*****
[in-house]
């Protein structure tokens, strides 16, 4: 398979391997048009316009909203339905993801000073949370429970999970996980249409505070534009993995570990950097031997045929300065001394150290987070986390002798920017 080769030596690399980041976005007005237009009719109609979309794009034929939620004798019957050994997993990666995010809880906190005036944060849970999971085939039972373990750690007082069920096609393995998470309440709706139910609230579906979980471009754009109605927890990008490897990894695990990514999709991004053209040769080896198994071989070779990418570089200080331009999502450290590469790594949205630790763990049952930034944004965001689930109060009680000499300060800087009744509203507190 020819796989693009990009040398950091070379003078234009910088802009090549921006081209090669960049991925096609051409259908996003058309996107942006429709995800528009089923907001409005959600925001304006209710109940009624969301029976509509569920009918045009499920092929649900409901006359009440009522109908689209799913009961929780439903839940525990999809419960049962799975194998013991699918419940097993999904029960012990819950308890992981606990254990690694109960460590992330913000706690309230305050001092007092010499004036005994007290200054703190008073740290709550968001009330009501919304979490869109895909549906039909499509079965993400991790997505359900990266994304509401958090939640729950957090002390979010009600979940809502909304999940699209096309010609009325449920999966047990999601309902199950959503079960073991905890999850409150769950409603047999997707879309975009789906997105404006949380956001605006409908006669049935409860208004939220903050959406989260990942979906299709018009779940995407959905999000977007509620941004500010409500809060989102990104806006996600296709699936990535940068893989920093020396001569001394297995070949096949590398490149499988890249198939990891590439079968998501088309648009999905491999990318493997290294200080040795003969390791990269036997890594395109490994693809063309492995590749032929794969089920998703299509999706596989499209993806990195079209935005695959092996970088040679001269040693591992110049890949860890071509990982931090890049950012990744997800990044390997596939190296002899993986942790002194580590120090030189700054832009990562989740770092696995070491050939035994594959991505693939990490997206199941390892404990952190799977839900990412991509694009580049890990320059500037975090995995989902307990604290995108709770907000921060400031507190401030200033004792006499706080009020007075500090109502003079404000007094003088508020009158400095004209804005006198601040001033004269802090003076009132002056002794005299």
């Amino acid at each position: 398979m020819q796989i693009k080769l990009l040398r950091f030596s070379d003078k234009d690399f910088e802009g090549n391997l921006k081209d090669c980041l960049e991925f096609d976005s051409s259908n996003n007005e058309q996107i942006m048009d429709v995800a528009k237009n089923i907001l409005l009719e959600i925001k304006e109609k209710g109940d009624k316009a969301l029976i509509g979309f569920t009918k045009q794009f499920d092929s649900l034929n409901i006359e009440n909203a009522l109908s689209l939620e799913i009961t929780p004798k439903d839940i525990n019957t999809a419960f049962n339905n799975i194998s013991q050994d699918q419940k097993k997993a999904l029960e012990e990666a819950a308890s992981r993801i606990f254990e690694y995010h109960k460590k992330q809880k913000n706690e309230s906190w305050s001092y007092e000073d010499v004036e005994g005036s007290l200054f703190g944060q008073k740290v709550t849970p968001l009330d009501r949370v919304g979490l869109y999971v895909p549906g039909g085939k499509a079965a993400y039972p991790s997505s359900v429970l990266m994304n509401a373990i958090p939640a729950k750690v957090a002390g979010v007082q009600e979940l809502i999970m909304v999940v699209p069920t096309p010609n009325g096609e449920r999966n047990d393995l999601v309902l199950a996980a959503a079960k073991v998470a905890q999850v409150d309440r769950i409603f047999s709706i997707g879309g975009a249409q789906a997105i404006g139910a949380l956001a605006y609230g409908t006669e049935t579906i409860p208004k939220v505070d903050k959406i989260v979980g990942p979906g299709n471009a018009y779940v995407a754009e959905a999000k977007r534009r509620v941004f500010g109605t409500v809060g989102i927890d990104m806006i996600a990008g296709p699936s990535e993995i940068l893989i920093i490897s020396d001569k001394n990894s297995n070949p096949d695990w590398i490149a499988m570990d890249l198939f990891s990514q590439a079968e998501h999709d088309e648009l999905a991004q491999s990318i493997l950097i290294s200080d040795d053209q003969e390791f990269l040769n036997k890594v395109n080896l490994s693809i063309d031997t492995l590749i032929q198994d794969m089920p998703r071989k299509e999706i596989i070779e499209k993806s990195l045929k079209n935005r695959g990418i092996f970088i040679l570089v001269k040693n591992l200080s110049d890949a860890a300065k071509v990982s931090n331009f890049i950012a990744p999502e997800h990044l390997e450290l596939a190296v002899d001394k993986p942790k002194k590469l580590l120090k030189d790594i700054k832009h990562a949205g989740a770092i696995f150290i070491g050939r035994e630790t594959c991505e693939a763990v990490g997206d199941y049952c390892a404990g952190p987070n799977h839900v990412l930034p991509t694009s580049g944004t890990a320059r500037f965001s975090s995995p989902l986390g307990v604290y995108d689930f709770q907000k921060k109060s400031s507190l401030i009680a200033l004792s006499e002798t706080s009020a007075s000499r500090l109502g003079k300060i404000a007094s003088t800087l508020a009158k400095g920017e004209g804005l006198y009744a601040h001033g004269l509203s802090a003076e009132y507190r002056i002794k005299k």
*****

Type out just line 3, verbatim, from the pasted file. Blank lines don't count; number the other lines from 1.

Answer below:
């Amino acid at each position: 398979m020819q796989i693009k080769l990009l040398r950091f030596s070379d003078k234009d690399f910088e802009g090549n391997l921006k081209d090669c980041l960049e991925f096609d976005s051409s259908n996003n007005e058309q996107i942006m048009d429709v995800a528009k237009n089923i907001l409005l009719e959600i925001k304006e109609k209710g109940d009624k316009a969301l029976i509509g979309f569920t009918k045009q794009f499920d092929s649900l034929n409901i006359e009440n909203a009522l109908s689209l939620e799913i009961t929780p004798k439903d839940i525990n019957t999809a419960f049962n339905n799975i194998s013991q050994d699918q419940k097993k997993a999904l029960e012990e990666a819950a308890s992981r993801i606990f254990e690694y995010h109960k460590k992330q809880k913000n706690e309230s906190w305050s001092y007092e000073d010499v004036e005994g005036s007290l200054f703190g944060q008073k740290v709550t849970p968001l009330d009501r949370v919304g979490l869109y999971v895909p549906g039909g085939k499509a079965a993400y039972p991790s997505s359900v429970l990266m994304n509401a373990i958090p939640a729950k750690v957090a002390g979010v007082q009600e979940l809502i999970m909304v999940v699209p069920t096309p010609n009325g096609e449920r999966n047990d393995l999601v309902l199950a996980a959503a079960k073991v998470a905890q999850v409150d309440r769950i409603f047999s709706i997707g879309g975009a249409q789906a997105i404006g139910a949380l956001a605006y609230g409908t006669e049935t579906i409860p208004k939220v505070d903050k959406i989260v979980g990942p979906g299709n471009a018009y779940v995407a754009e959905a999000k977007r534009r509620v941004f500010g109605t409500v809060g989102i927890d990104m806006i996600a990008g296709p699936s990535e993995i940068l893989i920093i490897s020396d001569k001394n990894s297995n070949p096949d695990w590398i490149a499988m570990d890249l198939f990891s990514q590439a079968e998501h999709d088309e648009l999905a991004q491999s990318i493997l950097i290294s200080d040795d053209q003969e390791f990269l040769n036997k890594v395109n080896l490994s693809i063309d031997t492995l590749i032929q198994d794969m089920p998703r071989k299509e999706i596989i070779e499209k993806s990195l045929k079209n935005r695959g990418i092996f970088i040679l570089v001269k040693n591992l200080s110049d890949a860890a300065k071509v990982s931090n331009f890049i950012a990744p999502e997800h990044l390997e450290l596939a190296v002899d001394k993986p942790k002194k590469l580590l120090k030189d790594i700054k832009h990562a949205g989740a770092i696995f150290i070491g050939r035994e630790t594959c991505e693939a763990v990490g997206d199941y049952c390892a404990g952190p987070n799977h839900v990412l930034p991509t694009s580049g944004t890990a320059r500037f965001s975090s995995p989902l986390g307990v604290y995108d689930f709770q907000k921060k109060s400031s507190l401030i009680a200033l004792s006499e002798t706080s009020a007075s000499r500090l109502g003079k300060i404000a007094s003088t800087l508020a009158k400095g920017e004209g804005l006198y009744a601040h001033g004269l509203s802090a003076e009132y507190r002056i002794k005299k």